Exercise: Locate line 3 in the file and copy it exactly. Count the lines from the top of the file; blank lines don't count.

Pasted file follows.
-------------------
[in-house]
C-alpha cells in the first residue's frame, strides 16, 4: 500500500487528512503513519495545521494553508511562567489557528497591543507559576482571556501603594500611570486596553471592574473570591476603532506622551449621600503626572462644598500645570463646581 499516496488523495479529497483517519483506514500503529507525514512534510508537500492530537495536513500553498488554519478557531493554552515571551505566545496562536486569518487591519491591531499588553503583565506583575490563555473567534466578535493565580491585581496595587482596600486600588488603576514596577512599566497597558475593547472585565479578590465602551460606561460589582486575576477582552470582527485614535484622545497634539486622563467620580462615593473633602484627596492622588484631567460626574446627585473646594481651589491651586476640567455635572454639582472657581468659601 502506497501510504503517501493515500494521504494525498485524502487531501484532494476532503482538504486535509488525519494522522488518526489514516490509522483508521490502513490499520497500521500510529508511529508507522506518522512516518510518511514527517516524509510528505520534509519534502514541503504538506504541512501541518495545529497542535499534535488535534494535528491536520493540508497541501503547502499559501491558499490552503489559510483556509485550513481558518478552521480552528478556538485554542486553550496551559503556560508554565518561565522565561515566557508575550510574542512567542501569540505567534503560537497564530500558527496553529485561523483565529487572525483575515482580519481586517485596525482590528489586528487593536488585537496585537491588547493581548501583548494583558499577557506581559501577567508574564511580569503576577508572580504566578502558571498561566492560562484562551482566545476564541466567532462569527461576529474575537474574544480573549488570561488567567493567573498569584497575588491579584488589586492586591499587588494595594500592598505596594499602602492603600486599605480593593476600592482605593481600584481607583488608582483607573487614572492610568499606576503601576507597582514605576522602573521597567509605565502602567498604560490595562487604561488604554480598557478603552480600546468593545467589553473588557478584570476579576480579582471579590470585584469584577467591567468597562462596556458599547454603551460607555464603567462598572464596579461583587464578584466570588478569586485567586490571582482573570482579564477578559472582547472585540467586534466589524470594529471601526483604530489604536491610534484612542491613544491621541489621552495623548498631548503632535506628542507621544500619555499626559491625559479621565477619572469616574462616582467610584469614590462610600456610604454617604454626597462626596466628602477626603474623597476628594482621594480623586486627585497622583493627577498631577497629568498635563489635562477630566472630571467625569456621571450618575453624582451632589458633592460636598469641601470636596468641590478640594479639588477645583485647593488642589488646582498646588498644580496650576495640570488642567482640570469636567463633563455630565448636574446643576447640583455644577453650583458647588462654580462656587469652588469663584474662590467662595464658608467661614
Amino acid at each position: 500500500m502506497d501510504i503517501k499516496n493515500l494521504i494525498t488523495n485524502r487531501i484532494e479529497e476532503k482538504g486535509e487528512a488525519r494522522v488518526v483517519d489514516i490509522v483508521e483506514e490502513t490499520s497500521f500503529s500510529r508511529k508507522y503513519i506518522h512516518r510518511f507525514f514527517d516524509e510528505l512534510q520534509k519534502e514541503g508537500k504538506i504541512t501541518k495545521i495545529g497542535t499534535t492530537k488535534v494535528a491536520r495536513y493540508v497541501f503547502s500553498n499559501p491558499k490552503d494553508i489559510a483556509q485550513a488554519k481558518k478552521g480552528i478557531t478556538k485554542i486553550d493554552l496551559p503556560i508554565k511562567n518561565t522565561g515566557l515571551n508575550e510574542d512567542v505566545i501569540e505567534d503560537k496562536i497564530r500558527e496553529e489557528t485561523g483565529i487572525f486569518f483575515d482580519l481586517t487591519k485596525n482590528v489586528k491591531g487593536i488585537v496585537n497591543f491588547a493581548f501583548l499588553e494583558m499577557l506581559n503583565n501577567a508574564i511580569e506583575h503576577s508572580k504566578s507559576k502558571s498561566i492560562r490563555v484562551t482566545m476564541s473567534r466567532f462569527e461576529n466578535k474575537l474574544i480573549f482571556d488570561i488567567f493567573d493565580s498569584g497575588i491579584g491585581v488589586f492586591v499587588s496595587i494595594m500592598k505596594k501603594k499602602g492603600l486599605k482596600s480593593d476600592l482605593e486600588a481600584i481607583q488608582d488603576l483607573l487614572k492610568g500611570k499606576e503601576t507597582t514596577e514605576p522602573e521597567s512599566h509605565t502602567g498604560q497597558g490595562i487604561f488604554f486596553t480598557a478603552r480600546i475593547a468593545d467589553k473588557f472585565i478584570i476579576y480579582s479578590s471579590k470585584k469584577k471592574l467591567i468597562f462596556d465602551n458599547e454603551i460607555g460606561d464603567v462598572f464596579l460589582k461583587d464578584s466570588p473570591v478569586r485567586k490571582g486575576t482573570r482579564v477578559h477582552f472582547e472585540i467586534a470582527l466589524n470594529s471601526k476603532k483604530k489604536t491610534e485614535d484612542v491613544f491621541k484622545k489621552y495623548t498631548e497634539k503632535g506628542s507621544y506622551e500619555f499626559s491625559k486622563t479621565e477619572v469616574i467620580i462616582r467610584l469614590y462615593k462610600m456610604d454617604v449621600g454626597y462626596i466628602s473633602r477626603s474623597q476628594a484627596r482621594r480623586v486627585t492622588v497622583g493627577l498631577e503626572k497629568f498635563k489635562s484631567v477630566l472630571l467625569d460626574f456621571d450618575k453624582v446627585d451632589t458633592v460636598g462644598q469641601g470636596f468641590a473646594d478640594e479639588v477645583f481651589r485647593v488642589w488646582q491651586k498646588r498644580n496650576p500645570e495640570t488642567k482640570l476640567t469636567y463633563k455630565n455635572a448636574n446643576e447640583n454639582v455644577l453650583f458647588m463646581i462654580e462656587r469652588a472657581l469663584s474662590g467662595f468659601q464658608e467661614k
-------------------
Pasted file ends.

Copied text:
Amino acid at each position: 500500500m502506497d501510504i503517501k499516496n493515500l494521504i494525498t488523495n485524502r487531501i484532494e479529497e476532503k482538504g486535509e487528512a488525519r494522522v488518526v483517519d489514516i490509522v483508521e483506514e490502513t490499520s497500521f500503529s500510529r508511529k508507522y503513519i506518522h512516518r510518511f507525514f514527517d516524509e510528505l512534510q520534509k519534502e514541503g508537500k504538506i504541512t501541518k495545521i495545529g497542535t499534535t492530537k488535534v494535528a491536520r495536513y493540508v497541501f503547502s500553498n499559501p491558499k490552503d494553508i489559510a483556509q485550513a488554519k481558518k478552521g480552528i478557531t478556538k485554542i486553550d493554552l496551559p503556560i508554565k511562567n518561565t522565561g515566557l515571551n508575550e510574542d512567542v505566545i501569540e505567534d503560537k496562536i497564530r500558527e496553529e489557528t485561523g483565529i487572525f486569518f483575515d482580519l481586517t487591519k485596525n482590528v489586528k491591531g487593536i488585537v496585537n497591543f491588547a493581548f501583548l499588553e494583558m499577557l506581559n503583565n501577567a508574564i511580569e506583575h503576577s508572580k504566578s507559576k502558571s498561566i492560562r490563555v484562551t482566545m476564541s473567534r466567532f462569527e461576529n466578535k474575537l474574544i480573549f482571556d488570561i488567567f493567573d493565580s498569584g497575588i491579584g491585581v488589586f492586591v499587588s496595587i494595594m500592598k505596594k501603594k499602602g492603600l486599605k482596600s480593593d476600592l482605593e486600588a481600584i481607583q488608582d488603576l483607573l487614572k492610568g500611570k499606576e503601576t507597582t514596577e514605576p522602573e521597567s512599566h509605565t502602567g498604560q497597558g490595562i487604561f488604554f486596553t480598557a478603552r480600546i475593547a468593545d467589553k473588557f472585565i478584570i476579576y480579582s479578590s471579590k470585584k469584577k471592574l467591567i468597562f462596556d465602551n458599547e454603551i460607555g460606561d464603567v462598572f464596579l460589582k461583587d464578584s466570588p473570591v478569586r485567586k490571582g486575576t482573570r482579564v477578559h477582552f472582547e472585540i467586534a470582527l466589524n470594529s471601526k476603532k483604530k489604536t491610534e485614535d484612542v491613544f491621541k484622545k489621552y495623548t498631548e497634539k503632535g506628542s507621544y506622551e500619555f499626559s491625559k486622563t479621565e477619572v469616574i467620580i462616582r467610584l469614590y462615593k462610600m456610604d454617604v449621600g454626597y462626596i466628602s473633602r477626603s474623597q476628594a484627596r482621594r480623586v486627585t492622588v497622583g493627577l498631577e503626572k497629568f498635563k489635562s484631567v477630566l472630571l467625569d460626574f456621571d450618575k453624582v446627585d451632589t458633592v460636598g462644598q469641601g470636596f468641590a473646594d478640594e479639588v477645583f481651589r485647593v488642589w488646582q491651586k498646588r498644580n496650576p500645570e495640570t488642567k482640570l476640567t469636567y463633563k455630565n455635572a448636574n446643576e447640583n454639582v455644577l453650583f458647588m463646581i462654580e462656587r469652588a472657581l469663584s474662590g467662595f468659601q464658608e467661614k